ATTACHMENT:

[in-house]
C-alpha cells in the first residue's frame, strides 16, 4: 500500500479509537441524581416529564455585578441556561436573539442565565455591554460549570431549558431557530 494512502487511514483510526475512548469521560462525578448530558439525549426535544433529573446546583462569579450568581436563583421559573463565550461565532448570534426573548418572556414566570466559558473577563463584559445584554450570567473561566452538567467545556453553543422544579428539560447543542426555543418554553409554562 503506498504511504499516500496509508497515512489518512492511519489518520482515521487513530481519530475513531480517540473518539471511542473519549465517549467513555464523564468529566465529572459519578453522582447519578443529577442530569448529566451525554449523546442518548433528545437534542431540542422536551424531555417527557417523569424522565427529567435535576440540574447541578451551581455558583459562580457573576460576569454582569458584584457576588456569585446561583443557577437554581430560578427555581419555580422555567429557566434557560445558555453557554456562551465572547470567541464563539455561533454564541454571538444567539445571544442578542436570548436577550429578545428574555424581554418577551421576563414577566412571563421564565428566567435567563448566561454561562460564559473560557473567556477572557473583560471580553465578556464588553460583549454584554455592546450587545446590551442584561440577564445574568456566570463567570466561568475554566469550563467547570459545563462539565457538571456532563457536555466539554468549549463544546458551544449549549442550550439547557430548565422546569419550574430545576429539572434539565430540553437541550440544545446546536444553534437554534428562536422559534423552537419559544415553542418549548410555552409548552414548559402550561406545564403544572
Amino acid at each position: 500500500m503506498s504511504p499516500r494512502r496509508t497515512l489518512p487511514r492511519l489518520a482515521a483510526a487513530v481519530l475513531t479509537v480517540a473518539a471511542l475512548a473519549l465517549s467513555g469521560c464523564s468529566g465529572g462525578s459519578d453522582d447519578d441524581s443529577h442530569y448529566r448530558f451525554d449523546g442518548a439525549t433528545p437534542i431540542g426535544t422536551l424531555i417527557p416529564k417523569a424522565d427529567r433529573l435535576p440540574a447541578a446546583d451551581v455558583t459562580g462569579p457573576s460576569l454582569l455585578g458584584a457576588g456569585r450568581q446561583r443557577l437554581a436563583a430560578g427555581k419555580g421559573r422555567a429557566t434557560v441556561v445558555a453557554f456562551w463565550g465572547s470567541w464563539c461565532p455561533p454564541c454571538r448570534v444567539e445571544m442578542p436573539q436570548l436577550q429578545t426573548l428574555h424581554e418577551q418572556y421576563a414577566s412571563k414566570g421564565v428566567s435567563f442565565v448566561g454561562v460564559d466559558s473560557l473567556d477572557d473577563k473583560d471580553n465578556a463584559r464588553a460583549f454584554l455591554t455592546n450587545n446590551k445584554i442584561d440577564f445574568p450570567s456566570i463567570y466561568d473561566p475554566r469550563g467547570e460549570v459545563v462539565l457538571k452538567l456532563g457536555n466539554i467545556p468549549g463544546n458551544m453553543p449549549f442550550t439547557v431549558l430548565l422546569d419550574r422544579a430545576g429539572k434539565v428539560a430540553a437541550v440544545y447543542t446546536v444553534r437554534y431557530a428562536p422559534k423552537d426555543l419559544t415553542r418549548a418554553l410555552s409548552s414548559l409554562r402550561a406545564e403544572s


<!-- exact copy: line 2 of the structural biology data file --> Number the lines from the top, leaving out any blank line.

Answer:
C-alpha cells in the first residue's frame, strides 16, 4: 500500500479509537441524581416529564455585578441556561436573539442565565455591554460549570431549558431557530 494512502487511514483510526475512548469521560462525578448530558439525549426535544433529573446546583462569579450568581436563583421559573463565550461565532448570534426573548418572556414566570466559558473577563463584559445584554450570567473561566452538567467545556453553543422544579428539560447543542426555543418554553409554562 503506498504511504499516500496509508497515512489518512492511519489518520482515521487513530481519530475513531480517540473518539471511542473519549465517549467513555464523564468529566465529572459519578453522582447519578443529577442530569448529566451525554449523546442518548433528545437534542431540542422536551424531555417527557417523569424522565427529567435535576440540574447541578451551581455558583459562580457573576460576569454582569458584584457576588456569585446561583443557577437554581430560578427555581419555580422555567429557566434557560445558555453557554456562551465572547470567541464563539455561533454564541454571538444567539445571544442578542436570548436577550429578545428574555424581554418577551421576563414577566412571563421564565428566567435567563448566561454561562460564559473560557473567556477572557473583560471580553465578556464588553460583549454584554455592546450587545446590551442584561440577564445574568456566570463567570466561568475554566469550563467547570459545563462539565457538571456532563457536555466539554468549549463544546458551544449549549442550550439547557430548565422546569419550574430545576429539572434539565430540553437541550440544545446546536444553534437554534428562536422559534423552537419559544415553542418549548410555552409548552414548559402550561406545564403544572